When Are Tokens Securities? Some Questions from the Perplexed
Lowell Milken Institute Policy Report (Dec. 2018)
13 Pages Posted: 11 Dec 2018
Date Written: December 10, 2018
The sudden rise of Initial Coin Offerings (ICOs) has created unprecedented challenges for the Securities & Exchange Commission (SEC). Rather than selling stock, ICOs typically raise funds by selling tokens (a type of cryptocurrency) to investors, many of whom hope to profit as the value of such tokens increases. Hundreds of companies developing projects relating to blockchain technology have sold tokens through ICOs directly to public investors without filing a registration statement with the SEC. Such sales are unlawful if such tokens fall within the ambiguous definition of a security.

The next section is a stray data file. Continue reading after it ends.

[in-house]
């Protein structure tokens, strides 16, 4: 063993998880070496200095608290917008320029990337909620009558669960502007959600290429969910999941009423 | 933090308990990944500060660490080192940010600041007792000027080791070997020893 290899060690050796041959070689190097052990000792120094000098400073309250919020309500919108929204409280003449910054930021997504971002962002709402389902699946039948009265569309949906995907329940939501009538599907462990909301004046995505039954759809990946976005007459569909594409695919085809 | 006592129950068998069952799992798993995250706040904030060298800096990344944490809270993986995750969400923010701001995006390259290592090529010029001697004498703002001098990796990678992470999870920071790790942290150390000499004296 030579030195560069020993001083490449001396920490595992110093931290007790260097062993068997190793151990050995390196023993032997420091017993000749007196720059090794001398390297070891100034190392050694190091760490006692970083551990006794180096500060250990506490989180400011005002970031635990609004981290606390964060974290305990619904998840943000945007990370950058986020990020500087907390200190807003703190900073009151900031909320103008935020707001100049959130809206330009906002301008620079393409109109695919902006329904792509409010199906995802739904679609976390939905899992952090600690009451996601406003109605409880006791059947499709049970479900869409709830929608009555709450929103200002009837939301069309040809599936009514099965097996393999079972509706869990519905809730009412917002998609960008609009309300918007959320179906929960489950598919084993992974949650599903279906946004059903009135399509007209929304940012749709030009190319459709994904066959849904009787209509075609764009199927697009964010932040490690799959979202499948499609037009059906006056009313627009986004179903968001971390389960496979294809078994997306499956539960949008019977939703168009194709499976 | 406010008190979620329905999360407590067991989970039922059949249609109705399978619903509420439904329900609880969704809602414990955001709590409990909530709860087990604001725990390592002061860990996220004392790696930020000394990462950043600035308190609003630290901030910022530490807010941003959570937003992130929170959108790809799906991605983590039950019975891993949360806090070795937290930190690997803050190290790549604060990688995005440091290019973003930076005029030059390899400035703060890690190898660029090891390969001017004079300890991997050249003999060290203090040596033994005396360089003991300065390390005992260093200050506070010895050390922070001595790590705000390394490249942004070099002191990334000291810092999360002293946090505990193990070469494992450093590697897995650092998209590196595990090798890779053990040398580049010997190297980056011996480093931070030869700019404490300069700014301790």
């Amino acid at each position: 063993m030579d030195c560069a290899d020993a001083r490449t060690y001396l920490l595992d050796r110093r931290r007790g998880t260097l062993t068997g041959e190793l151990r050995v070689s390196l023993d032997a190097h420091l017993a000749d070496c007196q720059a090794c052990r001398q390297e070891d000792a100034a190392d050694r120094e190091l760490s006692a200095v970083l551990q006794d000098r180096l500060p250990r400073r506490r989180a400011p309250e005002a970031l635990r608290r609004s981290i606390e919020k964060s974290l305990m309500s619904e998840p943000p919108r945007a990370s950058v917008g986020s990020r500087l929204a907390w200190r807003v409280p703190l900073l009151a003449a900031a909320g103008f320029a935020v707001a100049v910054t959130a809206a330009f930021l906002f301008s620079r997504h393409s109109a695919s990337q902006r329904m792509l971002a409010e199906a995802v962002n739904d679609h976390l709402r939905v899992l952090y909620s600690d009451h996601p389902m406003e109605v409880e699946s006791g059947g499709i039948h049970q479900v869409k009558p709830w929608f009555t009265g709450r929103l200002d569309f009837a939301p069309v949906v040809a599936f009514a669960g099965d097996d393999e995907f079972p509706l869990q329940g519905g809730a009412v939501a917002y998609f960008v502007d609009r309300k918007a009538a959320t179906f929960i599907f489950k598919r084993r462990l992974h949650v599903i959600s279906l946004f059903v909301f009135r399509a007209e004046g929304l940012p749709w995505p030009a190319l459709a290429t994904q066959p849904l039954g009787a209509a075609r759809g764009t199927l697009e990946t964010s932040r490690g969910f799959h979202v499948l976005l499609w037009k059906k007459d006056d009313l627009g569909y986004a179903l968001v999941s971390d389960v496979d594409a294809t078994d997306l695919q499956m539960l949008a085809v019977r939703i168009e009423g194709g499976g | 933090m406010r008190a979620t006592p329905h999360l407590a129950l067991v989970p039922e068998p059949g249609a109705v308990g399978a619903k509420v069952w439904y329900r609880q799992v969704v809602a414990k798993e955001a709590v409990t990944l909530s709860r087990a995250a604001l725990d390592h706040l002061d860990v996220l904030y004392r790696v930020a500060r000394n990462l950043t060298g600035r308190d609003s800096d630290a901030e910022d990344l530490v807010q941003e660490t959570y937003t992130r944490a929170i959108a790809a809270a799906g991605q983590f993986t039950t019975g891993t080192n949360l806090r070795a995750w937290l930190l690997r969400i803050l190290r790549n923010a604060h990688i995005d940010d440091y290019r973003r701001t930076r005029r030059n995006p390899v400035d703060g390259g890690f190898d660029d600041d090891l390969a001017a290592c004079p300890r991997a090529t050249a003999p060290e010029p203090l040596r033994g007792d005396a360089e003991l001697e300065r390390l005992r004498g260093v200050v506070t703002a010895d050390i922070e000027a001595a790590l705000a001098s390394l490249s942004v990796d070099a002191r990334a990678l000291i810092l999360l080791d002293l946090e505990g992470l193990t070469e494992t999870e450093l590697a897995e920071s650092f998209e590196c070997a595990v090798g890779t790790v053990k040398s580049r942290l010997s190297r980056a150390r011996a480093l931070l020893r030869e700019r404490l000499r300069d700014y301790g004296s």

This policy paper examines the SEC’s response to ICOs. It argues that selling tokens through an ICO without SEC registration requires escaping what we call the “Hinman paradox.” A token can only be widely distributed to the public if the project it is associated with is functional. But a blockchain project can only be functional if its tokens are widely distributed. Blockchain projects with simple, well-defined, and compelling objectives may be able to achieve the requisite degree of functionality and de-centralization so they can sell utility tokens without being subject to securities regulation. However, the SEC’s November 16, 2018 enforcement settlements send the message that non-functional token sales without a clear path to de-centralization will not be tolerated.
Keywords: securities regulation, SEC enforcement, blockchain, cryptocurrencies
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